Monitoring Furbearer Abundance
Furbearer Sign Station Surveys
Summary: Monitoring the distribution and abundance of furbearers can be important for documenting long term population trends. Sign station indices can detect large changes in furbearer populations at low cost relative to other methods. The surveys use 36-inch diameter circles of sifted soil, set up every 0.3 miles along shoulders of gravel roads. Within each station is a scent attractant disc. Stations are set up in a day and checked the next day for presence of animal tracks. We use sign station surveys to collect trend data for 8 terrestrial furbearer species including raccoon, red and gray fox, coyote, skunks, bobcats, opossum, and badger. Sign station surveys were initiated in 1977. Currently we have twenty-five routes, assigned to individual counties. Each route has 50 stations.
Results: Overall, trends indicate that most furbearer species have steady to slightly increasing populations. Both red and grey fox populations have been decreasing over time. These trends are also reflected in bowhunter observations and harvest records.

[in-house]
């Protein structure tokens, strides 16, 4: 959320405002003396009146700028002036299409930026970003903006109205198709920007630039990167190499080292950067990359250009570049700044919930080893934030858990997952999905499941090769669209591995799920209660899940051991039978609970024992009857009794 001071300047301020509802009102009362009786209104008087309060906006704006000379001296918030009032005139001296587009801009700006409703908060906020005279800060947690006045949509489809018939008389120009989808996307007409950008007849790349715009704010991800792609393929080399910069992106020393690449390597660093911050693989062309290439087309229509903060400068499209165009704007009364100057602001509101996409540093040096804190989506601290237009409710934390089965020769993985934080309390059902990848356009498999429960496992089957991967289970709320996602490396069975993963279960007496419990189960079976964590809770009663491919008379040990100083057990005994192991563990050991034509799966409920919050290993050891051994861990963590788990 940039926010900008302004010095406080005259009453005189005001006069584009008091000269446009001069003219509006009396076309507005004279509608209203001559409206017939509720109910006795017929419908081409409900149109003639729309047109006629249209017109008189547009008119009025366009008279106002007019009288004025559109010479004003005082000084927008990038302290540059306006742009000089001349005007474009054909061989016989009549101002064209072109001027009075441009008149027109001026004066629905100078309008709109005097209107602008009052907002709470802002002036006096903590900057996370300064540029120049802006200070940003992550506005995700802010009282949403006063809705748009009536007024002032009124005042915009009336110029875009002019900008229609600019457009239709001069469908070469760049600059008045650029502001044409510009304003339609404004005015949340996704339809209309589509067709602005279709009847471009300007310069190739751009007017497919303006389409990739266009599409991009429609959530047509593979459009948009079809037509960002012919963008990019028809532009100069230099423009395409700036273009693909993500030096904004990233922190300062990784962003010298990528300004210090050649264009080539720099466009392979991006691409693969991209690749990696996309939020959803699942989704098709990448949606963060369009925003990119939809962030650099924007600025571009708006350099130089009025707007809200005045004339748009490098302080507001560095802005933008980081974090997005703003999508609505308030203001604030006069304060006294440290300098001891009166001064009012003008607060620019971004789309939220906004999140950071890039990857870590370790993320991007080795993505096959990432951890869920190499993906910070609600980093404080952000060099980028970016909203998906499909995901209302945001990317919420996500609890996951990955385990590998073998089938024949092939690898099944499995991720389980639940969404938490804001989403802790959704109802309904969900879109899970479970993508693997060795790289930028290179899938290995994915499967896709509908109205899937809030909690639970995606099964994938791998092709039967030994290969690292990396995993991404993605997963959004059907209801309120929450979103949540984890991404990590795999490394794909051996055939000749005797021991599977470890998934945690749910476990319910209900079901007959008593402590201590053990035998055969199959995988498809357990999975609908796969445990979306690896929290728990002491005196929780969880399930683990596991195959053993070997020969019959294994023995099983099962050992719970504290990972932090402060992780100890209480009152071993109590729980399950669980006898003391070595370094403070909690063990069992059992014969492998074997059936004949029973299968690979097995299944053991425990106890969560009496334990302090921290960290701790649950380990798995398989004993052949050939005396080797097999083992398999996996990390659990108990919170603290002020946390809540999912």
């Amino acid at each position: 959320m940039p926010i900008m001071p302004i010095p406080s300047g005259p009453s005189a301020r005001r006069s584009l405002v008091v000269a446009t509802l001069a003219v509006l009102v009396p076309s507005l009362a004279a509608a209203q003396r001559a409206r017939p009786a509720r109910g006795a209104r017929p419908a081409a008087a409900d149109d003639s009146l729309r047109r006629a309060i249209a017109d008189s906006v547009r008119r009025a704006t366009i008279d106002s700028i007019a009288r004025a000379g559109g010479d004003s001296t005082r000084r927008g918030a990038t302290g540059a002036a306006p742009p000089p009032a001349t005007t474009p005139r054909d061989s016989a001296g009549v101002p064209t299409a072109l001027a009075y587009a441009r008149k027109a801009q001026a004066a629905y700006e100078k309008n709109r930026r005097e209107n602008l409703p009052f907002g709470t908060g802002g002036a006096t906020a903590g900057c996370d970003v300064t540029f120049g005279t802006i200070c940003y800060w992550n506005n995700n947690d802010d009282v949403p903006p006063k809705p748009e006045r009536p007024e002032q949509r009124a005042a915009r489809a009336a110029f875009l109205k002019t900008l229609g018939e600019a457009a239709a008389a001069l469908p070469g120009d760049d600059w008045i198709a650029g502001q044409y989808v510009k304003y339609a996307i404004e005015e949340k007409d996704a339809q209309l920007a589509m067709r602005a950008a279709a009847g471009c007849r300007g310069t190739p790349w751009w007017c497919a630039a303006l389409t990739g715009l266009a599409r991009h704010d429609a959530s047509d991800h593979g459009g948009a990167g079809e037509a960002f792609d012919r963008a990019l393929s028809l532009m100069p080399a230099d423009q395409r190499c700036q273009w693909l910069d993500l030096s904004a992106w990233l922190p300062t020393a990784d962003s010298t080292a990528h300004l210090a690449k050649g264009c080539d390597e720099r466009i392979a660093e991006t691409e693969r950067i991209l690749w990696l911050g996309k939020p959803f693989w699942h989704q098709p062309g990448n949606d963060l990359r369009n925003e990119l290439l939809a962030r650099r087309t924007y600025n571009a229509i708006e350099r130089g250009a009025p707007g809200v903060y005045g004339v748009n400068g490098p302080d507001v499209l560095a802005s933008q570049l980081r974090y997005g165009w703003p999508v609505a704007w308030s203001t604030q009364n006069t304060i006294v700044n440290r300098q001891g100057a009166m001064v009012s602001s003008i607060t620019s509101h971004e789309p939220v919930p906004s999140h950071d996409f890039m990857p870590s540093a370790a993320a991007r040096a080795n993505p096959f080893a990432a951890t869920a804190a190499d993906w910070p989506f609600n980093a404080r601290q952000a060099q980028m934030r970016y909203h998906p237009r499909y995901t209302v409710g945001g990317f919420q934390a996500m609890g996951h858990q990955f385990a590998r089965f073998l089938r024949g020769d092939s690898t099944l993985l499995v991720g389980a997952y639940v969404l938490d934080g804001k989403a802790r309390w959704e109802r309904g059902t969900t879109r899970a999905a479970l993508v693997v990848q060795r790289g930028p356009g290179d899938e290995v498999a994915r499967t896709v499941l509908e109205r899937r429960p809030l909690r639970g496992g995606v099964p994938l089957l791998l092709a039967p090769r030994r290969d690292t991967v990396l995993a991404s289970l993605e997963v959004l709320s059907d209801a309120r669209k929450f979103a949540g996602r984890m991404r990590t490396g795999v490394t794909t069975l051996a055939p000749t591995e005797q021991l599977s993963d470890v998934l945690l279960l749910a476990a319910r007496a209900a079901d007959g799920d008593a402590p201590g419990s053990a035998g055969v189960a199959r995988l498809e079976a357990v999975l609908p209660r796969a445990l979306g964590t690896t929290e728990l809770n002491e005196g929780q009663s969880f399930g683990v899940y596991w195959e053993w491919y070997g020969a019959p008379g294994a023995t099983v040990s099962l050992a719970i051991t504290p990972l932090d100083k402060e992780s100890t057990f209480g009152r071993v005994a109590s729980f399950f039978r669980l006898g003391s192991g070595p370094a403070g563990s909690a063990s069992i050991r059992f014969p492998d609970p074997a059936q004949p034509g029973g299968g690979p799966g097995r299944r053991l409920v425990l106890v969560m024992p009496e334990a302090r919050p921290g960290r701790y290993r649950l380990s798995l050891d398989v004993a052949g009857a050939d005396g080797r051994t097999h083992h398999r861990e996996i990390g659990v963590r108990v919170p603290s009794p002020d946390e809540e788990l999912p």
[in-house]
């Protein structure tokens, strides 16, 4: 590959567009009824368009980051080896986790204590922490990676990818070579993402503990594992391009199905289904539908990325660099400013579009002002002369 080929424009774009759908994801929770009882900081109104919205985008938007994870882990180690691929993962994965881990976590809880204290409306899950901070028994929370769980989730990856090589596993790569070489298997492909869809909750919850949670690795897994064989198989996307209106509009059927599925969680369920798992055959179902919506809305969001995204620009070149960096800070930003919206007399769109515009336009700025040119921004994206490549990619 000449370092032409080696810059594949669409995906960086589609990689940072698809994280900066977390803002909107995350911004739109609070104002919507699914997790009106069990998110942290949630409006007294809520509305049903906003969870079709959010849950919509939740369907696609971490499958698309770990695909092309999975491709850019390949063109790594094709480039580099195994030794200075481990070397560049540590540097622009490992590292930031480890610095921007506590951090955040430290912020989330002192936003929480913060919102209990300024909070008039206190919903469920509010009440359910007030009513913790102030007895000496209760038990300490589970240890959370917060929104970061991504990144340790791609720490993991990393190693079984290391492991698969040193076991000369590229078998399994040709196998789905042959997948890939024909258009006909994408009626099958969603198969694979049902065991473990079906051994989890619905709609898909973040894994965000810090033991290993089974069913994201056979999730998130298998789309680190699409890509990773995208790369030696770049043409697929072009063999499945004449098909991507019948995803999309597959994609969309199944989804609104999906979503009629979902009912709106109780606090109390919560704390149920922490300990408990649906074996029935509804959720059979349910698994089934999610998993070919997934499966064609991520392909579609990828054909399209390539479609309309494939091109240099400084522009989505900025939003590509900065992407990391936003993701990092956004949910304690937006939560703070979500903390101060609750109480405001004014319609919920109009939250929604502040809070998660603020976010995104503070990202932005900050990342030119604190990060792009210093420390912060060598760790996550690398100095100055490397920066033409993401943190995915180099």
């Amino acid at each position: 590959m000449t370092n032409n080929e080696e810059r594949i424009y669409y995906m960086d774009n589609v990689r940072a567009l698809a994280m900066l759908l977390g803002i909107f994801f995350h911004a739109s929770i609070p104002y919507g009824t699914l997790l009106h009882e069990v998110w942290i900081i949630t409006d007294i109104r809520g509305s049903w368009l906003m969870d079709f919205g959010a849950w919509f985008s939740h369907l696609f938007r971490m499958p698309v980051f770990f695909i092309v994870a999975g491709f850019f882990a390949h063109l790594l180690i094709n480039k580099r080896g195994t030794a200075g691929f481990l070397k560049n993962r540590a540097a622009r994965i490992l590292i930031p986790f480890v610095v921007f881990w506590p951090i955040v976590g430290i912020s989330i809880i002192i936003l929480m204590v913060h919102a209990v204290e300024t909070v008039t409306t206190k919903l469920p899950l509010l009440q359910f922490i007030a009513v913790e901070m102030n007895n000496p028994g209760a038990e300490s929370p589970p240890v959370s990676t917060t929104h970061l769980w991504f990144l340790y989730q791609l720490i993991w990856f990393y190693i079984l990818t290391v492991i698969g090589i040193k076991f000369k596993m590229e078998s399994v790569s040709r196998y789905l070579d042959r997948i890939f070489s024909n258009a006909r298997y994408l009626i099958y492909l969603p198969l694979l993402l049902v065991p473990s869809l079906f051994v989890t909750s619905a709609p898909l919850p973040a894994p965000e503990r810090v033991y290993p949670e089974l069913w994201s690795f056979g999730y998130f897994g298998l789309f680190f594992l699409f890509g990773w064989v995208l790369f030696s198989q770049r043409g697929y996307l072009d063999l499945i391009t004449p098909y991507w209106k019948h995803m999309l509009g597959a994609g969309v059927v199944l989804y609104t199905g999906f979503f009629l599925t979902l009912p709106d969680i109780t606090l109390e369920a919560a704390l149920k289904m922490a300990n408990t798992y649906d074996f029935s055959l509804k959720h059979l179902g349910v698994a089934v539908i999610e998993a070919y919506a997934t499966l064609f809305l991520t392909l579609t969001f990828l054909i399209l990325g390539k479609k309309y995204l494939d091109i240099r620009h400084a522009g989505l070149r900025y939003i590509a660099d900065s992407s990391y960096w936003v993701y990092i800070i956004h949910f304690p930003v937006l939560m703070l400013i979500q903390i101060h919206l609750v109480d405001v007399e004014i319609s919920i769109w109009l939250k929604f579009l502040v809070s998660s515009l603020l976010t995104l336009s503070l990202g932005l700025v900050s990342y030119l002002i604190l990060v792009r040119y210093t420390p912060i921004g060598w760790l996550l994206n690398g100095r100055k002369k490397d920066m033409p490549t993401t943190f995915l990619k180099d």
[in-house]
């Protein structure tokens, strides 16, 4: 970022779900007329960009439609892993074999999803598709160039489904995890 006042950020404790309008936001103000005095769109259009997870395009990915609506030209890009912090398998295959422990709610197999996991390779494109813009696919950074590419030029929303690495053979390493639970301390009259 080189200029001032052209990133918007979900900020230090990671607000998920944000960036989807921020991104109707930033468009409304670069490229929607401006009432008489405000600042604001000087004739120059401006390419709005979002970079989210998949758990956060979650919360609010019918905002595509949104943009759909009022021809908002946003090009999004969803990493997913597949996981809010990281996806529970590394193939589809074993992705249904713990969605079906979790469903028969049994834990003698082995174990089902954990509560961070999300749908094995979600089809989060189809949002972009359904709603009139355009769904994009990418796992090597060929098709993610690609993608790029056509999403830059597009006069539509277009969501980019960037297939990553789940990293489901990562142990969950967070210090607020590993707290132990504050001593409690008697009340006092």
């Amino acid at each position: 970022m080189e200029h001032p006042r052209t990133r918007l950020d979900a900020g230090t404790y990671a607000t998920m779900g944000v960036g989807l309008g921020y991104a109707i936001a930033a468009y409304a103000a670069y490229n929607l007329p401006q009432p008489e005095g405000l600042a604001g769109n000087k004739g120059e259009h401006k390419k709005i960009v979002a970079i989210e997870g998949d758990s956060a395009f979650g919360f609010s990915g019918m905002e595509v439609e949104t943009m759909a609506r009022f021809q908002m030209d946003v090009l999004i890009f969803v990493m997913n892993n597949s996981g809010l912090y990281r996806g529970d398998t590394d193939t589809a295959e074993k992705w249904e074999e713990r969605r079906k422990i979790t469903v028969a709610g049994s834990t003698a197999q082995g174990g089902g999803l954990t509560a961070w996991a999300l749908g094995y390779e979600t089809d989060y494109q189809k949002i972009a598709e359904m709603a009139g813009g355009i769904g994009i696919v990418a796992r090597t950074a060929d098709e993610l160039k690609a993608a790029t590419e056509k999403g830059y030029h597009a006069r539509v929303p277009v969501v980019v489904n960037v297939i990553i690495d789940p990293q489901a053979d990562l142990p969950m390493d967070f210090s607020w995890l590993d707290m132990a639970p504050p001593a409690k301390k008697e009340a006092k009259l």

Summary: Citizen science—since 1983 we have conducted annual surveys of wildlife populations via the archer’s diary survey. Each fall, several thousand archery deer and turkey hunters keep daily sighting records for furbearers, other small game animals, deer, and turkeys. This group provides an important monitoring service and enables us to track population indices and range expansion of select terrestrial species. We use the number of sightings of each species divided by the total number of hours hunted to calculate a sighting rate. Rates are expressed as the number of sightings per 1,000 hours hunted.
Results: Based on these indices, raccoon and bobcat populations have increased over time. Striped skunk and coyote populations have held relatively steady, while sightings per thousand hours of hunting for red and gray fox species have declined.